# Sound intensity level of a thunder bolt

1. Aug 2, 2011

### Inertigratus

1. The problem statement, all variables and given/known data
Find the sound intensity level of a thunder bolt, if a person is standing 200 m from the spot it hits. The bolt hits the ground vertically and the height of the bolt is 1500 m.
The bolt has an electrical current of 20 kA and a voltage of 30 MV.
It discharges thrice, each time lasts about 0.1 ms and the time between each discharge is about 30 ms.
A reasonable approximation is that the sound wave equals 1% of the thunder bolt's energy.

2. Relevant equations
P = UI
A = 4πrh (supposedly the sound wave from the bolt expands in the shape of a cylinder)
L = 10lg(I/I0)
I = P/A

3. The attempt at a solution
At first it seemed simple, I thought I got the right answer but I've been trying with everything... still getting the wrong answer.
P = 6*1011 * 0.01 = 6*109
A = 2π*200*1500 ~ 6π*105
I = (6*109)/(6π*105) = (1/π)*104
Now I'm not entirely sure what to do.
I thought that maybe, intensity can be written as I = P/At.
Then I would just divide my intensity by the time the bolt lasts.
Which is (0.3+60)*10(-3).
I also thought that maybe I could just multiply my intensity by three since it happens so fast anyway.
In either case I get the wrong answer after calculating the intensity level.

Any ideas?

2. Aug 2, 2011

### Inertigratus

Actually, I think I did the area wrong... should be the area I wrote + 2*200^2 * pi to add the bottom and top circles. But it's still wrong, the answer is supposed to be 120 dB.

3. Aug 2, 2011

### Inertigratus

Is this too "easy" for you guys? 50 views and no reply...

4. Aug 2, 2011

### Redbelly98

Staff Emeritus
Relax, it can take a while for somebody who both understands the problem and has the time to help to respond.

Looks good so far. It would be nice to include units.

Well, you already wrote that I=P/A, which is correct.
Are you saying that (1/π)*104 is wrong, even if you convert that to a decimal number with the proper units and number of significant figures? Because that answer looks right to me.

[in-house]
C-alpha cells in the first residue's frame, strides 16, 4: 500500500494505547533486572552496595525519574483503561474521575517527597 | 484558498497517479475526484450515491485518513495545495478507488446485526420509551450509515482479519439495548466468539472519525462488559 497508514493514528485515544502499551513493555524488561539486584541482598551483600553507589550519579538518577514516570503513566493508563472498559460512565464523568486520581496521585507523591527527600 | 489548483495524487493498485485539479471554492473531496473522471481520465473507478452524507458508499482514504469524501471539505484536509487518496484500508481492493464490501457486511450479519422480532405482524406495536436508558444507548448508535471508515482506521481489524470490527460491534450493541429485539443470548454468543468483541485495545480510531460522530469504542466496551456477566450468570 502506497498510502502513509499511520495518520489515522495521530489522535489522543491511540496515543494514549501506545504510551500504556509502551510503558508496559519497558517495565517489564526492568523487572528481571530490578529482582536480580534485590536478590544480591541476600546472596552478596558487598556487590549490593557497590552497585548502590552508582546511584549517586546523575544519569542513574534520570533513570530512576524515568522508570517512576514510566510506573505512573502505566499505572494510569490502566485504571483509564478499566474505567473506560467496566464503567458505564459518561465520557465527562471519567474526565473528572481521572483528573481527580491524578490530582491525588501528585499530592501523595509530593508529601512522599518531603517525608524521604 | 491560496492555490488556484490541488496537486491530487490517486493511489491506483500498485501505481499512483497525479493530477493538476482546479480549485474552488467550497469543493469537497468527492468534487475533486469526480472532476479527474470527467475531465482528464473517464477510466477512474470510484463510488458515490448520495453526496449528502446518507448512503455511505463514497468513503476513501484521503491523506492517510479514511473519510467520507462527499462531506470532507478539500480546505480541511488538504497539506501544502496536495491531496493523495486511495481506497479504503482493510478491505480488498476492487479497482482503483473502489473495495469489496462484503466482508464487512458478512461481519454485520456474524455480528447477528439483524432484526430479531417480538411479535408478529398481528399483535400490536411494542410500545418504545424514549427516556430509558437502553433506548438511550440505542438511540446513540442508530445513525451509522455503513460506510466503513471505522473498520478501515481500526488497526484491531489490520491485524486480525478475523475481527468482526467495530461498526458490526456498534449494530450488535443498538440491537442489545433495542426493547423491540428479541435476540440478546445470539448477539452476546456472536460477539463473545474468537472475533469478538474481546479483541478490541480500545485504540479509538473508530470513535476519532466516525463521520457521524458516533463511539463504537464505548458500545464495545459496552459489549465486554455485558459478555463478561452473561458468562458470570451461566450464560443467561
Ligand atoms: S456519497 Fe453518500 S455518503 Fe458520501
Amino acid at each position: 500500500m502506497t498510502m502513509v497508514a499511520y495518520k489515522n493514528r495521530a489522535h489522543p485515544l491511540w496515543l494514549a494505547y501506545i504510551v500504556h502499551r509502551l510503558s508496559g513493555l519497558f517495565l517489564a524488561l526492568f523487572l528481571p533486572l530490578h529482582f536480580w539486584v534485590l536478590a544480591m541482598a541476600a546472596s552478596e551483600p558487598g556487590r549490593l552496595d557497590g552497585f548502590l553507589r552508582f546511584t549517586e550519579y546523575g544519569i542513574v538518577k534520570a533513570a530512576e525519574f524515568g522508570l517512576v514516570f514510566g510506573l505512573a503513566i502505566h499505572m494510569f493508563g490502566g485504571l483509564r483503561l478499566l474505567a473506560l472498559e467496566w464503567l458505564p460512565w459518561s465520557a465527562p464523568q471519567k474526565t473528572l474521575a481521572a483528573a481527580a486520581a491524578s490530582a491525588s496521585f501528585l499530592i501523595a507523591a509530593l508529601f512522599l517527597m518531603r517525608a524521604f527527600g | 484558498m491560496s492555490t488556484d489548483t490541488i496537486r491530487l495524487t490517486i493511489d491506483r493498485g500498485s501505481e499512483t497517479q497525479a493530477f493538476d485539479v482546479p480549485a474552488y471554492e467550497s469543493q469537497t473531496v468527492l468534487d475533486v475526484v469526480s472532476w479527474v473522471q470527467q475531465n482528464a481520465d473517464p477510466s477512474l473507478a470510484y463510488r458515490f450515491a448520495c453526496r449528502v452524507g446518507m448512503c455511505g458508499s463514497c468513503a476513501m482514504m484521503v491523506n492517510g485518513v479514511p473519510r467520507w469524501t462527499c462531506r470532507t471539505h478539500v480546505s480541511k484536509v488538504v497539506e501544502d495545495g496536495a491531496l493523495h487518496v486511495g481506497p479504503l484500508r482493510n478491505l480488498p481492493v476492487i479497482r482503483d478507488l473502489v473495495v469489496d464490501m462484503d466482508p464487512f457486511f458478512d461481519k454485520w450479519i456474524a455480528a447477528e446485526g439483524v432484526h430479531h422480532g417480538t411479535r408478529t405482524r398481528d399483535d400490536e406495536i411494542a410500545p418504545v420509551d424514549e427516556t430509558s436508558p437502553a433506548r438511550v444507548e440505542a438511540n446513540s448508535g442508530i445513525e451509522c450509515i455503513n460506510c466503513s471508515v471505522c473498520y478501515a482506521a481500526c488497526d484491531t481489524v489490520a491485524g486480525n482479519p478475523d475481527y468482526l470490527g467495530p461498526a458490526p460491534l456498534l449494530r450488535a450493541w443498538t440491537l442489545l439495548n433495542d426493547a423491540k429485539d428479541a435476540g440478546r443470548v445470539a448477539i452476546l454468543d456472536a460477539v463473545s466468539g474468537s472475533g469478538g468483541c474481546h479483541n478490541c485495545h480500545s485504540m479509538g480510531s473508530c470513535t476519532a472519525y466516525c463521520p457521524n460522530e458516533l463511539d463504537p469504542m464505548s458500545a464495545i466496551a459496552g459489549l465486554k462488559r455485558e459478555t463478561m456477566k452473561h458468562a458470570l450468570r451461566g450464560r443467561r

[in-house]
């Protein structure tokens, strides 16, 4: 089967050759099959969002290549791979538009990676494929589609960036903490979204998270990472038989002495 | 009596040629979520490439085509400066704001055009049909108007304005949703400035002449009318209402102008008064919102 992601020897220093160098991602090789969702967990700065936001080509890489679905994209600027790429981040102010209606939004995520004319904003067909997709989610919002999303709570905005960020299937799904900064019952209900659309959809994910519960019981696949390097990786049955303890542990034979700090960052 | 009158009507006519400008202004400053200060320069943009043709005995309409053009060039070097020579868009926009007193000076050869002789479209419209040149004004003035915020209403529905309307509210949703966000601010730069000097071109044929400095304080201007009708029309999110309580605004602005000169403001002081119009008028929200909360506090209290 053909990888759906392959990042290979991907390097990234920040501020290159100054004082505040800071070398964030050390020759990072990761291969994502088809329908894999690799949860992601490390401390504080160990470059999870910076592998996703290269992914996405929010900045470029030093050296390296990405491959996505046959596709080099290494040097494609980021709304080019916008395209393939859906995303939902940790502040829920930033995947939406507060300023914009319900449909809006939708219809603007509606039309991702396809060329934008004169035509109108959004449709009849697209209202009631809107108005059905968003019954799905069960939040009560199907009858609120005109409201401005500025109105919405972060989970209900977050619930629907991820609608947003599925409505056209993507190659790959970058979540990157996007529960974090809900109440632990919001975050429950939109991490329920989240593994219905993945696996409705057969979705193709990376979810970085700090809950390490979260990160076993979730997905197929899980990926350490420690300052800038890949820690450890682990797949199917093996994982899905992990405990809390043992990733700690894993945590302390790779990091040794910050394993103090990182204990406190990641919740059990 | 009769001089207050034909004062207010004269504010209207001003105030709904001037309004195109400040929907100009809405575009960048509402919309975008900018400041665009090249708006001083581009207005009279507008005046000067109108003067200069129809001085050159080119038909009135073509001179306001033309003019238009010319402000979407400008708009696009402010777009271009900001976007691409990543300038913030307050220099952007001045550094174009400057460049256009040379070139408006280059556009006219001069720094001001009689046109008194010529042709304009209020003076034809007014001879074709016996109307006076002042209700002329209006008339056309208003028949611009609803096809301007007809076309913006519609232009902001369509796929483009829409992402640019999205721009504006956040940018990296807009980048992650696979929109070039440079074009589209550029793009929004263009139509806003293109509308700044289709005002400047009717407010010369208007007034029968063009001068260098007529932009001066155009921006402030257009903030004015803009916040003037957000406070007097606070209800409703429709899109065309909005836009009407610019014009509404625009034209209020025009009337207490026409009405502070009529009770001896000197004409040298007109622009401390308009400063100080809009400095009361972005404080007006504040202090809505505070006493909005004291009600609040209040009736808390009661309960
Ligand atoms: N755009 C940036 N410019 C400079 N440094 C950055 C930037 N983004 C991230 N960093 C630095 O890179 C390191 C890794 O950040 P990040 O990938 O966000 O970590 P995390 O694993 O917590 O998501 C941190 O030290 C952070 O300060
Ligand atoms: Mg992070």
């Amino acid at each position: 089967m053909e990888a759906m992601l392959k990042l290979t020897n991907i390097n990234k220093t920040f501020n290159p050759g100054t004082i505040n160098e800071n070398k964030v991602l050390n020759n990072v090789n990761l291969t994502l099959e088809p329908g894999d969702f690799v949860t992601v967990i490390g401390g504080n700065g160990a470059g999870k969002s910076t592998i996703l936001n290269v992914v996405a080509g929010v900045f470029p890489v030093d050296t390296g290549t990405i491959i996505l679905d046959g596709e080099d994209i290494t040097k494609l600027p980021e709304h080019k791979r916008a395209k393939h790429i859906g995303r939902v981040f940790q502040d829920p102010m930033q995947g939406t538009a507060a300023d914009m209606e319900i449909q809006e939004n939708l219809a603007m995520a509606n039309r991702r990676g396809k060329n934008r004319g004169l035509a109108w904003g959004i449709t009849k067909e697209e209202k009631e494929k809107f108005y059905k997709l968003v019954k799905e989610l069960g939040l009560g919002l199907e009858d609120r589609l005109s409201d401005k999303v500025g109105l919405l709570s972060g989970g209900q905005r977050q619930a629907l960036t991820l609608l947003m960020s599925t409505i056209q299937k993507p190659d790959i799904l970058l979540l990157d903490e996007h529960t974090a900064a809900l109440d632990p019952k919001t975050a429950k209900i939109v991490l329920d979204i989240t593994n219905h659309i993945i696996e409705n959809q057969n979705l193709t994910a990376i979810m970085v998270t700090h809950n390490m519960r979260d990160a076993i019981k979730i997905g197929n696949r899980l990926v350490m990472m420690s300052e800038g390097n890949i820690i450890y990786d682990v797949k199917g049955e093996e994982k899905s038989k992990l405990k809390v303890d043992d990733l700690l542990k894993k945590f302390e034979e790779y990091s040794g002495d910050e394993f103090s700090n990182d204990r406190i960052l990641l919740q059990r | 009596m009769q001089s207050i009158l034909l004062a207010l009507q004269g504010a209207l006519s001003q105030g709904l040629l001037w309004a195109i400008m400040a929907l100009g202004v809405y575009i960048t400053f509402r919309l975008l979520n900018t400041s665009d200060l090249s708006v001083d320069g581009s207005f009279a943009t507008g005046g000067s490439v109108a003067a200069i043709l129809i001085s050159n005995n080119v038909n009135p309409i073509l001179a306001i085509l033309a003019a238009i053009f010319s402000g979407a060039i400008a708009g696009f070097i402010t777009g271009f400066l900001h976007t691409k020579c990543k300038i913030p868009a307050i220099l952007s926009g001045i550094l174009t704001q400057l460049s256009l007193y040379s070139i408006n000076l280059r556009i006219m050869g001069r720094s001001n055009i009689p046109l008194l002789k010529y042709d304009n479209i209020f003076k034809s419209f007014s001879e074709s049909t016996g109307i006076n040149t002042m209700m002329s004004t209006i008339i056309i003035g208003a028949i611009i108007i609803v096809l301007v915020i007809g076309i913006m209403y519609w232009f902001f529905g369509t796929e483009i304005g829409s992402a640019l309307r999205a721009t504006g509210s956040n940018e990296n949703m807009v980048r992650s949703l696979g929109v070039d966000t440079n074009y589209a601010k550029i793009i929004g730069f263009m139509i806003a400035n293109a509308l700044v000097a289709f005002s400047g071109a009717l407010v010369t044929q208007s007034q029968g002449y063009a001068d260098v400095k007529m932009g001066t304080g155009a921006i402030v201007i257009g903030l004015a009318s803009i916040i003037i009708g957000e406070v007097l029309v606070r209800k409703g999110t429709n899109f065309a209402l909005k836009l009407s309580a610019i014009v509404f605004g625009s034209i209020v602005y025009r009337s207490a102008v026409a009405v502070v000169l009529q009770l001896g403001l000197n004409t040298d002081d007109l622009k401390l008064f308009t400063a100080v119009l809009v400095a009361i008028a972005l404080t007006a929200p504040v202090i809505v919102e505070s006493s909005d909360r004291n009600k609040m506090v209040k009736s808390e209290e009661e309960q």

It seems to me that the time information and the fact that it is three bolts is extraneous info.

One final thought: is it possible that they want the answer expressed in decibels (dB)?

5. Aug 2, 2011

### Inertigratus

Yes, I=P/A but I think I read somewhere that it can also be expressed as power per area and time unit. Maybe I'm just confusing it with the fact that P=W/t ?

Then I=W/At.

It's supposed to be in decibels, the level of sound intensity. The answer should be 120 dB or ~120 dB. I was thinking that I got the time wrong and that might be what is giving the wrong answer... or maybe the answer isn't supposed to be 120 dB?

P = [W], A = [m^2], I = [W/(m^2)]

And thanks for trying to help! :)

Edit:
I didn't include the final result in decibels because it depends on the intensity, if the intensity is wrong so is the final result.
P = 6*10^11 * 0.01 = 6*10^9 [W]
A = 2π*200*1500 + 2π*200^2 ~ 2.14*10^6 [m^2] (added the area of the top and bottom circle of the cylinder)
I = (6*10^9)/(3.4π*10^5) = (7/4π)*10^4 [W/(m^2)]
L ~ 167 dB which is way off.

Last edited: Aug 2, 2011
6. Aug 2, 2011

### Redbelly98

Staff Emeritus
Perhaps. I is definitely P/A.

What do you get for dB, given your I of (1/pi)*104?

Yep, that's right.
You're welcome!

7. Aug 2, 2011

~ 155 dB..

8. Aug 2, 2011

### Redbelly98

Staff Emeritus
120 dB corresponds to an intensity of exactly 1 W/m2. My best guess (and it's just a guess) is that the problem's answer-key author forgot to use the actual intensity when plugging numbers into the dB formula, and simply took $10 \log{\frac{1}{1*10^{-12}}}$. Perhaps they even mistook the I in the numerator for the number 1.